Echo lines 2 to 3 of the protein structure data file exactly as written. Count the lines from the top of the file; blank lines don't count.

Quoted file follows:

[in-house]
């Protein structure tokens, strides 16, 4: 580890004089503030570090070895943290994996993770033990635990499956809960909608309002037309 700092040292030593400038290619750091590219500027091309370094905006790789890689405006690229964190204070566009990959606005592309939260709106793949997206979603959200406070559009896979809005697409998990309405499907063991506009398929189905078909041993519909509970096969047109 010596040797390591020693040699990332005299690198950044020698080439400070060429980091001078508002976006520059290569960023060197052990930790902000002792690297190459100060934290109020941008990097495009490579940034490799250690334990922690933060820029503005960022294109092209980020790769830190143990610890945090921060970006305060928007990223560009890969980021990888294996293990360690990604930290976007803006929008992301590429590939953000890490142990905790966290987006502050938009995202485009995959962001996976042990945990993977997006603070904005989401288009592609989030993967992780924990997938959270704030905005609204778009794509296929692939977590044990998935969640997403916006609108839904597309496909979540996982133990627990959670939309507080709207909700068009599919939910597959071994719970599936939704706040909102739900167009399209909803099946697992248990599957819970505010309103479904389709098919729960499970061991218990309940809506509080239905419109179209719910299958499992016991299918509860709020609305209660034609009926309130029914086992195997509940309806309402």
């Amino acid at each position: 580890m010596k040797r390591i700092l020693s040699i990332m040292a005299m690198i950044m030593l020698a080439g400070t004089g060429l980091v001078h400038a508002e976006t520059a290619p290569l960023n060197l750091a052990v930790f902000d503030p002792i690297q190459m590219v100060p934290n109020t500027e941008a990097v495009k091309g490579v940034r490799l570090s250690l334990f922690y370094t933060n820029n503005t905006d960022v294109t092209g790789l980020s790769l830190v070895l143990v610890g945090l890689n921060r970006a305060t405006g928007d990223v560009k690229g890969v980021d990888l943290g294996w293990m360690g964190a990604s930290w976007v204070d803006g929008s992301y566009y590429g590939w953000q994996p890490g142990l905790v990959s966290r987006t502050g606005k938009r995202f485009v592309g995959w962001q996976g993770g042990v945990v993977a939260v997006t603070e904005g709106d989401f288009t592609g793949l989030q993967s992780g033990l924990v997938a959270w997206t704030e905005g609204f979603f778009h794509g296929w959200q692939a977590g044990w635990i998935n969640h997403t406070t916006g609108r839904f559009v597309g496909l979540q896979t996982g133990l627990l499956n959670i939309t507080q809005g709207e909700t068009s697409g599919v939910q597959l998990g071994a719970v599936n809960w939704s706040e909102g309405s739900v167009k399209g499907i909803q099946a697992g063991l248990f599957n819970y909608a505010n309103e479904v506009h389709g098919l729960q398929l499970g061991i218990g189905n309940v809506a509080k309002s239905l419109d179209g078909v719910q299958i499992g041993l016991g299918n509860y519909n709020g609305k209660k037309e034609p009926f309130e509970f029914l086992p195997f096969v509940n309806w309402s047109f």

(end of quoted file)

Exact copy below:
């Protein structure tokens, strides 16, 4: 580890004089503030570090070895943290994996993770033990635990499956809960909608309002037309 700092040292030593400038290619750091590219500027091309370094905006790789890689405006690229964190204070566009990959606005592309939260709106793949997206979603959200406070559009896979809005697409998990309405499907063991506009398929189905078909041993519909509970096969047109 010596040797390591020693040699990332005299690198950044020698080439400070060429980091001078508002976006520059290569960023060197052990930790902000002792690297190459100060934290109020941008990097495009490579940034490799250690334990922690933060820029503005960022294109092209980020790769830190143990610890945090921060970006305060928007990223560009890969980021990888294996293990360690990604930290976007803006929008992301590429590939953000890490142990905790966290987006502050938009995202485009995959962001996976042990945990993977997006603070904005989401288009592609989030993967992780924990997938959270704030905005609204778009794509296929692939977590044990998935969640997403916006609108839904597309496909979540996982133990627990959670939309507080709207909700068009599919939910597959071994719970599936939704706040909102739900167009399209909803099946697992248990599957819970505010309103479904389709098919729960499970061991218990309940809506509080239905419109179209719910299958499992016991299918509860709020609305209660034609009926309130029914086992195997509940309806309402």
């Amino acid at each position: 580890m010596k040797r390591i700092l020693s040699i990332m040292a005299m690198i950044m030593l020698a080439g400070t004089g060429l980091v001078h400038a508002e976006t520059a290619p290569l960023n060197l750091a052990v930790f902000d503030p002792i690297q190459m590219v100060p934290n109020t500027e941008a990097v495009k091309g490579v940034r490799l570090s250690l334990f922690y370094t933060n820029n503005t905006d960022v294109t092209g790789l980020s790769l830190v070895l143990v610890g945090l890689n921060r970006a305060t405006g928007d990223v560009k690229g890969v980021d990888l943290g294996w293990m360690g964190a990604s930290w976007v204070d803006g929008s992301y566009y590429g590939w953000q994996p890490g142990l905790v990959s966290r987006t502050g606005k938009r995202f485009v592309g995959w962001q996976g993770g042990v945990v993977a939260v997006t603070e904005g709106d989401f288009t592609g793949l989030q993967s992780g033990l924990v997938a959270w997206t704030e905005g609204f979603f778009h794509g296929w959200q692939a977590g044990w635990i998935n969640h997403t406070t916006g609108r839904f559009v597309g496909l979540q896979t996982g133990l627990l499956n959670i939309t507080q809005g709207e909700t068009s697409g599919v939910q597959l998990g071994a719970v599936n809960w939704s706040e909102g309405s739900v167009k399209g499907i909803q099946a697992g063991l248990f599957n819970y909608a505010n309103e479904v506009h389709g098919l729960q398929l499970g061991i218990g189905n309940v809506a509080k309002s239905l419109d179209g078909v719910q299958i499992g041993l016991g299918n509860y519909n709020g609305k209660k037309e034609p009926f309130e509970f029914l086992p195997f096969v509940n309806w309402s047109f």